:: The Plague ::
Origin unknown, 1983
Rock with a message - Demon's third LP
For a band who only last year were toying around with comic strip horror show images in a tongue-in-cheek stage show Demon have grown up quickly.
Always a band to build their songs around concepts their third album paints a frightening and depressing picture of an uncaring and unfeeling Orwellian future for humankind.
Demon have matured musically as well. Augmenting their usual five piece line-up are the inventive and melodic keyboards of Andy Richards, adding an extra dimension to what is an intelligent progression and expansion of their previous heavy rock format.
Richard's keyboards smooth off the rough edges, add an element of the grandiose to create a sci-fi atmosphere bringing to mind strange futureworld landscapes.
The band themselves, Mal Spooner, guitar, Chris Ellis, bass and Les Hunt, guitar, provide the creative backing in the rock mould for the emotive vocals of Dave Hill.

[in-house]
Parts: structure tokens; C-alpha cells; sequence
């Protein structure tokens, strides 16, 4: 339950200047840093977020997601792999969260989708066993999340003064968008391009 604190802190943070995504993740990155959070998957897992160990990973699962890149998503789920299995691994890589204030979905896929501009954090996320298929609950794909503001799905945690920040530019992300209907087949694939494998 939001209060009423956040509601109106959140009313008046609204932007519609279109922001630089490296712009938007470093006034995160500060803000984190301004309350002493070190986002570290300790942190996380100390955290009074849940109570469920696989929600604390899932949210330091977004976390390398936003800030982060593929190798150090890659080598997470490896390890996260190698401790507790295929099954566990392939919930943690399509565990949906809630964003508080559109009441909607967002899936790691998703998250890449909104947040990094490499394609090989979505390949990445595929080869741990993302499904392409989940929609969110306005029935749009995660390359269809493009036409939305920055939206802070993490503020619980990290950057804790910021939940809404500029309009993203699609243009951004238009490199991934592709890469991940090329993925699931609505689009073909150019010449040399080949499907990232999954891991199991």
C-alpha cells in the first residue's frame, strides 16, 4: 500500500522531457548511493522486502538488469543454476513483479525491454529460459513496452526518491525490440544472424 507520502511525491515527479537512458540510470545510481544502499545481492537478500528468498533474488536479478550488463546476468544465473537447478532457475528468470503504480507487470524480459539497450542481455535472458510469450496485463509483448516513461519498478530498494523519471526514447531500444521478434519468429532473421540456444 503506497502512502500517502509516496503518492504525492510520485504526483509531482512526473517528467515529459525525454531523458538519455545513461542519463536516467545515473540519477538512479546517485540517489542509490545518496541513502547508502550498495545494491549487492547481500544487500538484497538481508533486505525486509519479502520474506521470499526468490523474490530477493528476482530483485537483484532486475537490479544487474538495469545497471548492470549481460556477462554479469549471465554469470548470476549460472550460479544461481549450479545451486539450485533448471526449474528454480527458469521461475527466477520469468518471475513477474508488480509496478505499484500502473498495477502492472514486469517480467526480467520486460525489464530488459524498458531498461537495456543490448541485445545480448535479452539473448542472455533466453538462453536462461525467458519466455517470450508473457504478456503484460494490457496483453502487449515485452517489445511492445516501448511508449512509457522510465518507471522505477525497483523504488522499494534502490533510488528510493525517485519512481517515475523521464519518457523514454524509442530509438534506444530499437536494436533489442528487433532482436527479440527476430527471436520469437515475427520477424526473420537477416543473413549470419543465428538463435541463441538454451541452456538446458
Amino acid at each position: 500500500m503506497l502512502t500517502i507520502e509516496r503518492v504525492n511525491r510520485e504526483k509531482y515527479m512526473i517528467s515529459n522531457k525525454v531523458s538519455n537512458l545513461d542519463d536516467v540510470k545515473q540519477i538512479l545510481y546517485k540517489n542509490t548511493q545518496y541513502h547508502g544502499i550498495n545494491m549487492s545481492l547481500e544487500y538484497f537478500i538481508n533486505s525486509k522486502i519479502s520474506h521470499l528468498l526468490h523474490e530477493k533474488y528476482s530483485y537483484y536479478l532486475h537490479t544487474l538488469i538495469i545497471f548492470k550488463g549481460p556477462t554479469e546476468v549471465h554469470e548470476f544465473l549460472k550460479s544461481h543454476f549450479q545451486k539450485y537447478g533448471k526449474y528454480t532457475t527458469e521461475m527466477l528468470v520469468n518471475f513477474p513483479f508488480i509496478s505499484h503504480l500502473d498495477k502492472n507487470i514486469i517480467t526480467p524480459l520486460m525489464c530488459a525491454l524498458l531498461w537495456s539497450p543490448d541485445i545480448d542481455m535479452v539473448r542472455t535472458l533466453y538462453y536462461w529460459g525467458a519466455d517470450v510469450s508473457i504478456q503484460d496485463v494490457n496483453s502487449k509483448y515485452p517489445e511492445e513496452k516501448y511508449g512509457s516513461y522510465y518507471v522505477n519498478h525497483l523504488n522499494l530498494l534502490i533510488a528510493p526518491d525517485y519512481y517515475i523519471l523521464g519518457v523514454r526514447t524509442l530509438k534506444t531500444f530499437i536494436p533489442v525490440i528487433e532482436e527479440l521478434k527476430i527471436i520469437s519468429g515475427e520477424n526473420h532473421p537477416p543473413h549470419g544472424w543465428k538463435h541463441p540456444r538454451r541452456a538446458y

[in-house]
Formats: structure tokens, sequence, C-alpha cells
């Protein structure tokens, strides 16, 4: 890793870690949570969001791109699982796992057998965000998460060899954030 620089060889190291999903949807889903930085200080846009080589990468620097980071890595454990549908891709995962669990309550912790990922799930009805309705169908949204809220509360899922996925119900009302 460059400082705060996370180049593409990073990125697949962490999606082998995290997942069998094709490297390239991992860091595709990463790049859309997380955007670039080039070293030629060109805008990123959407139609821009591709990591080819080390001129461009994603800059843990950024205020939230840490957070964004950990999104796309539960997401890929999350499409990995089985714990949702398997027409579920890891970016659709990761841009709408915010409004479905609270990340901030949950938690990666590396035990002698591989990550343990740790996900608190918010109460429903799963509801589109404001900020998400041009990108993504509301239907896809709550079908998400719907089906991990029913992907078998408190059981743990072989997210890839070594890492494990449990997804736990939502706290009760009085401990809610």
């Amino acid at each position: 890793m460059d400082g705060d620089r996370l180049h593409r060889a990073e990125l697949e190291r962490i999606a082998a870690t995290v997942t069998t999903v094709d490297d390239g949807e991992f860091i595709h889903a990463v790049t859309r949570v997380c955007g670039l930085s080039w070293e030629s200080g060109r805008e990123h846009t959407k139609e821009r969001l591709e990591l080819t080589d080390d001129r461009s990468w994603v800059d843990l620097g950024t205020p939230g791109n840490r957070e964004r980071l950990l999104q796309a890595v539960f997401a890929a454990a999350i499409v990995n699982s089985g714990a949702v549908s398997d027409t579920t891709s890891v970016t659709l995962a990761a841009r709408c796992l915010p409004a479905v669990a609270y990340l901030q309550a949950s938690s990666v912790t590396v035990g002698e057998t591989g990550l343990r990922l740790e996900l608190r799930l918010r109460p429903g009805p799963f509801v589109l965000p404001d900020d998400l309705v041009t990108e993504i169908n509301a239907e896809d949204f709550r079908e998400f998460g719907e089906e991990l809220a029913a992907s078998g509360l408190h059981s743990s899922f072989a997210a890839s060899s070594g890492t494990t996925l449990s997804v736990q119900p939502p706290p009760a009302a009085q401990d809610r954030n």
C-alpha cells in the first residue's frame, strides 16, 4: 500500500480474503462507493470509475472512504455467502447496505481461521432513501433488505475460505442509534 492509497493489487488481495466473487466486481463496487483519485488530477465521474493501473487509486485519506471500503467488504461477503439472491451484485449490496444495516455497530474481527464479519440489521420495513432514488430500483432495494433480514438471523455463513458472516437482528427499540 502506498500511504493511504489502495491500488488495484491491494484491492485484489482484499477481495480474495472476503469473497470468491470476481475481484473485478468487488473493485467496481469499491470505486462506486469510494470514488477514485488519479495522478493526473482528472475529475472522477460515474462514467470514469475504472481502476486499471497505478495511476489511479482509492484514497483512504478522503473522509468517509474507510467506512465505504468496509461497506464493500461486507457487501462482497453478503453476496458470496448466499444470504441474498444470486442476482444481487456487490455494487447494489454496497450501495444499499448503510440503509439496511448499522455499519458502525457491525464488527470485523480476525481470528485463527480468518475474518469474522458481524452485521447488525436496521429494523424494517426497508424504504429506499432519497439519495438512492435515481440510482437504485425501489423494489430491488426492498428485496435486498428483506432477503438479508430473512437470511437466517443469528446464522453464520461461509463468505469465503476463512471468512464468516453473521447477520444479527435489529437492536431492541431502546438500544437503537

Hill's voice roams over a wide range of intensity and carves out an atmosphere for each song - sad and melancholic or cynical and angry.
The eight songs for the LP diversify from the almost ballad-like Fever in the City and The Only Sane Man to the harder edged Step Too Far and the title track itself.
The Writing's On The Wall admirably illustrates the whole tone of the LP's subject matter - cynical disillusionment with those in power, a bitter indictment of the "survival of the fittest" philosophy currently in fashion.
Sobering and serious subject matter indeed - this could turn out to be one of 1983's most controversial LP's - but it's not all doom and despondency. It's a musical adventure, a tableau of how heavy rock can progress to become more than just escapest repetition of cliche.
In their best work yet Demon have proved they have something to offer to help push back the frontiers of rock music.